Thousands of Ukrainians march in central Kiev to mark the anniversary of the birthday of controversial nationalist hero Stepan Bandera. Rough Cut (no reporter narration).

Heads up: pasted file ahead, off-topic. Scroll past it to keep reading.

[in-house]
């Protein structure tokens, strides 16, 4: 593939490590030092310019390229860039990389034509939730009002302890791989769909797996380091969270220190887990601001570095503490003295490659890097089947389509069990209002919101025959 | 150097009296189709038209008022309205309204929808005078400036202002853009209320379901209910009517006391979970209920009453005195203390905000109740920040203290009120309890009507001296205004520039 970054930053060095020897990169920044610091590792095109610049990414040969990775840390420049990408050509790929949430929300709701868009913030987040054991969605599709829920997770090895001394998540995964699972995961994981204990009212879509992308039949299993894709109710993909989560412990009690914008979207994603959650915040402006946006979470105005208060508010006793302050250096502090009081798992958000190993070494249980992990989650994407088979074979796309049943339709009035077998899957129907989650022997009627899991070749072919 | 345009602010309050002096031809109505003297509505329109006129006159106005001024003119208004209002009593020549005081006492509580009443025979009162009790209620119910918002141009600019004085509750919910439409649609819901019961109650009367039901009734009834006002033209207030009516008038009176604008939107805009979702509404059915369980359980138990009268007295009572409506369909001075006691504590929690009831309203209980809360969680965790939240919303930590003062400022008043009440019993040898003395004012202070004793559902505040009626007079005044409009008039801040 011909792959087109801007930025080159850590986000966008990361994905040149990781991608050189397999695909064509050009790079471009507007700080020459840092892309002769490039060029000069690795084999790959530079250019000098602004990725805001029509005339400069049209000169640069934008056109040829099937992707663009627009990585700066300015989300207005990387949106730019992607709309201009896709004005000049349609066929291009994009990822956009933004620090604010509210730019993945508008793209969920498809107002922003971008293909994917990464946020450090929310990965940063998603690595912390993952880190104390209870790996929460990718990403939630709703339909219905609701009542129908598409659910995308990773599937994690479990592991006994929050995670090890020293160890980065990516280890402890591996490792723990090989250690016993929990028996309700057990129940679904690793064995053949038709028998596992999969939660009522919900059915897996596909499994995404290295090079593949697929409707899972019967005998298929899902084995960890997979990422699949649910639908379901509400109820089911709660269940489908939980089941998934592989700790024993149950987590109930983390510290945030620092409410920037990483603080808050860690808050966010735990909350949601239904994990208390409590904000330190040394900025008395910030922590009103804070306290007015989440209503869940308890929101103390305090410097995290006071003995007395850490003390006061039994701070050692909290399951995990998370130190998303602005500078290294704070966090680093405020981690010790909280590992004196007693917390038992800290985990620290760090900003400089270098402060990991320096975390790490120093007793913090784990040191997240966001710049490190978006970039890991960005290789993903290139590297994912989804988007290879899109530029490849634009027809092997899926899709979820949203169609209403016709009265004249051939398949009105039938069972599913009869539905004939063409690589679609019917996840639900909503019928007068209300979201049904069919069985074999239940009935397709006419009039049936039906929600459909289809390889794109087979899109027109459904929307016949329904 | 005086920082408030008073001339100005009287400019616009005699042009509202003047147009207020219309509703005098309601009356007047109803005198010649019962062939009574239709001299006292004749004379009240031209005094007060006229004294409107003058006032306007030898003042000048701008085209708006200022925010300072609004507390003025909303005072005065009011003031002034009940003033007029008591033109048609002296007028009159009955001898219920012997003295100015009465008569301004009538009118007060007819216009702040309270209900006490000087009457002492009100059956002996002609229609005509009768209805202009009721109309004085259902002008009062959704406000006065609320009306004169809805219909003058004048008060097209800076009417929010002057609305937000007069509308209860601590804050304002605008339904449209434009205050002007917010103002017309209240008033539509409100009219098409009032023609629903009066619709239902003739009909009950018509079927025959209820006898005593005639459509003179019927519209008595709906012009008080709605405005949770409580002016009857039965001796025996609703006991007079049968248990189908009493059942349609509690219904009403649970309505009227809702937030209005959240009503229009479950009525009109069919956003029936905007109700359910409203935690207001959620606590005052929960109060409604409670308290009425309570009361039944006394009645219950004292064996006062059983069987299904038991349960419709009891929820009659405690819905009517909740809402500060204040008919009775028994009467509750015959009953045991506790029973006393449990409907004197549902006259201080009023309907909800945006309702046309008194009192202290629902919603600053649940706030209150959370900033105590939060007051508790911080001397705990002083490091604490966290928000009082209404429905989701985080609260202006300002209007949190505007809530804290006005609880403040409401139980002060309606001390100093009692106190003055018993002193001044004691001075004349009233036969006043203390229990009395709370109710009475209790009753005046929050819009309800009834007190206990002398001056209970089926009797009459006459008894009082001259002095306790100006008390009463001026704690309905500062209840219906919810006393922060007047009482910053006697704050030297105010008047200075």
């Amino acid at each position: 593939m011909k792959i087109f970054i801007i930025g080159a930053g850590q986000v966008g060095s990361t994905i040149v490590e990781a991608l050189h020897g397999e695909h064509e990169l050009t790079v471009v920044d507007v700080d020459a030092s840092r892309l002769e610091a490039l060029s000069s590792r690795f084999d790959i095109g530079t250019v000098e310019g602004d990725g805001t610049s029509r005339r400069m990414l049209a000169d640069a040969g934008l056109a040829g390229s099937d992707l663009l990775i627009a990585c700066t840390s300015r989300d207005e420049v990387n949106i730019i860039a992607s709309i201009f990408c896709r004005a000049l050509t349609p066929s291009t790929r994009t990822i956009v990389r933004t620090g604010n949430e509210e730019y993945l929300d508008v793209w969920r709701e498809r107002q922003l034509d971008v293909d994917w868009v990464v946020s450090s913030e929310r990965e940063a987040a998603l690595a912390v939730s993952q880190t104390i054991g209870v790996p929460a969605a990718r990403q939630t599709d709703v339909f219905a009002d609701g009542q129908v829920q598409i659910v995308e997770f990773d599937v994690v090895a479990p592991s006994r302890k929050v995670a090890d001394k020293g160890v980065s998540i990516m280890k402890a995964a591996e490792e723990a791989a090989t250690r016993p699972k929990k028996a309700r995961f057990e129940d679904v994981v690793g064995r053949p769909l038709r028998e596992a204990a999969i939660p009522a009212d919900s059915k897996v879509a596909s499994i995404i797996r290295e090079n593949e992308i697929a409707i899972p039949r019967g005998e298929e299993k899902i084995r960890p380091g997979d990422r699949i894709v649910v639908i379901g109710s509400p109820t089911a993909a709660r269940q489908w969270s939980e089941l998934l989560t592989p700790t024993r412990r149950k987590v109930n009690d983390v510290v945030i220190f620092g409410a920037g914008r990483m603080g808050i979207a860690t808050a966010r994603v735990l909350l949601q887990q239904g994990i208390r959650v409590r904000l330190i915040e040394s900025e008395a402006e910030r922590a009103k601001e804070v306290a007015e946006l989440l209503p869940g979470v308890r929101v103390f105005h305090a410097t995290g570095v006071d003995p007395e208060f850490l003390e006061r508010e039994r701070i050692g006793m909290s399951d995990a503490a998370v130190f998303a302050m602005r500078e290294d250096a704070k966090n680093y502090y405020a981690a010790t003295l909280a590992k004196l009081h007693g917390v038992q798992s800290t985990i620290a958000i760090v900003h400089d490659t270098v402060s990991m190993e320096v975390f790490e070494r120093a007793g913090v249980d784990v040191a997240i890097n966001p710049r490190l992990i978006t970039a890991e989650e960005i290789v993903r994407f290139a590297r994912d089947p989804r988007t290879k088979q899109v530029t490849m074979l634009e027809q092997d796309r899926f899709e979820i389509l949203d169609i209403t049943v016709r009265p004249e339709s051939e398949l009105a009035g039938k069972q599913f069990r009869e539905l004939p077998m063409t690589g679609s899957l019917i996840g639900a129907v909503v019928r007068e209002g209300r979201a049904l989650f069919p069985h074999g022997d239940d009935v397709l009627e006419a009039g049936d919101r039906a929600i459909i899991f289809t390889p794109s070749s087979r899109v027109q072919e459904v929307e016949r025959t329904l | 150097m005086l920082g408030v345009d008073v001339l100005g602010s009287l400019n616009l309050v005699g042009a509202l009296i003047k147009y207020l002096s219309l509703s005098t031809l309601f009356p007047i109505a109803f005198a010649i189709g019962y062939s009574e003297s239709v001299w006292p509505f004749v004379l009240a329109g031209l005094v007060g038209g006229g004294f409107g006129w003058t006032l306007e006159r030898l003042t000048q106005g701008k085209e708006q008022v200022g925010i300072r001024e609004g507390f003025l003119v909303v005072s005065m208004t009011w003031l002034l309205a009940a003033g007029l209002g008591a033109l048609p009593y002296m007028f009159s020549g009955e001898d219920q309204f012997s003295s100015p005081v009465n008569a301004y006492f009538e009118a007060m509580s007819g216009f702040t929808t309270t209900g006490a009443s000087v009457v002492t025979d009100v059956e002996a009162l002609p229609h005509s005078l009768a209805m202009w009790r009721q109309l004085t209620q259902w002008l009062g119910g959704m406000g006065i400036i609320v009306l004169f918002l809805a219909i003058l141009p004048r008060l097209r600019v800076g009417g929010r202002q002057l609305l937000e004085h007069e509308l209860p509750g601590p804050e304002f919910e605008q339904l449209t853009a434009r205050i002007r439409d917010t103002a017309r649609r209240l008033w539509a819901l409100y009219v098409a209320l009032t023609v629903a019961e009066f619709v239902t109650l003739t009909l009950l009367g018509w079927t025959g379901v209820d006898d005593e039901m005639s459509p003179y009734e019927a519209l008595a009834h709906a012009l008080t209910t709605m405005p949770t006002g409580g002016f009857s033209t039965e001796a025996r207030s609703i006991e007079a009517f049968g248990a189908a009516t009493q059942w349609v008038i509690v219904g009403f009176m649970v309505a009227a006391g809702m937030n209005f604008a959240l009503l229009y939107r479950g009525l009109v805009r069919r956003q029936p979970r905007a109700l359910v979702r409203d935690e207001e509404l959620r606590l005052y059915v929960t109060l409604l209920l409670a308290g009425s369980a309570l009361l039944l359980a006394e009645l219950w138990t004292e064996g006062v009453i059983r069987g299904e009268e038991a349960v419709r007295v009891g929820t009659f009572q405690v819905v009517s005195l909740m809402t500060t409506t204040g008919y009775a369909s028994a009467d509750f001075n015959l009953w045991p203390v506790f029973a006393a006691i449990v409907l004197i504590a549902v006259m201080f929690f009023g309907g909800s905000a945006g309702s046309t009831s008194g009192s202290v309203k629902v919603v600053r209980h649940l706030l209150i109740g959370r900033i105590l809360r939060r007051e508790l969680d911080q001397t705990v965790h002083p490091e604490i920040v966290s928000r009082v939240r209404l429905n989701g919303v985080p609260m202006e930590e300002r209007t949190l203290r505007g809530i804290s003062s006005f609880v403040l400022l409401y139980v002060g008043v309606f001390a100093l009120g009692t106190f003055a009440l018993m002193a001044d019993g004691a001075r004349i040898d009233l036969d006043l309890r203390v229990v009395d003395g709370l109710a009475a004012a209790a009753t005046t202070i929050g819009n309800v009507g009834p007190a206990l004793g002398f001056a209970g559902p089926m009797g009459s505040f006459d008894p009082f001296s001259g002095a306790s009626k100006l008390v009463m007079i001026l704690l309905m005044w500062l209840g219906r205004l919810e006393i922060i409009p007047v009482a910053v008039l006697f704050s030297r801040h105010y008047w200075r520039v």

ROUGH CUT (NO REPORTER NARRATION). Thousands of Ukrainians marched through the streets of central Kiev holding torchlights on Thursday (January 1) night to celebrate the 106th anniversary of Ukrainian nationalist hero Stepan Bandera's birth. Chanting "Glory to Bandera!" and "Glory to Ukraine!", about 5,000 people marched waving the red and black flags of Ukraine's nationalist movement and the blue and yellow flags of the far-right Svoboda ("Freedom") party. They were carrying Stepan Bandera's portraits and playing the drums. Smaller marches also took place in other Ukrainian towns, such as Lviv, Dnipropetrovsk, Odessa. Around 300 police officers were deployed along the march route in Ukraine's capital. Many people had their faces covered. Bandera, who led the Organization of Ukrainian Nationalists in the first part of the 20th century is revered by Ukrainian nationalists for fighting Russian and Polish occupation in Ukraine but denounced by others as a Nazi collaborator during World War II. The Right Sector movement also joined the traditional march this year, with its members wearing military uniforms. According to the movement's official web page, it considers Bandera as "the leader of the Ukrainian nation", uniting people. The Right Sector gained fame last year at the beginning of the protest that toppled president Victor Yanukovich and now is active in fighting pro-Russian separatist forces in eastern Ukraine, which Ukrainian officials call ATO (Anti-terrorist operation). The annual march took place as Ukraine has faced months of conflict in the east of the country, where pro-Russian separatists proclaimed people's republics in the regions of Donetsk and Luhansk. Since April the conflict has killed more then 4,000 people, including many civilians. A fragile ceasefire has been holding in the east from September despite both sides accuse each other of regularly breaking it.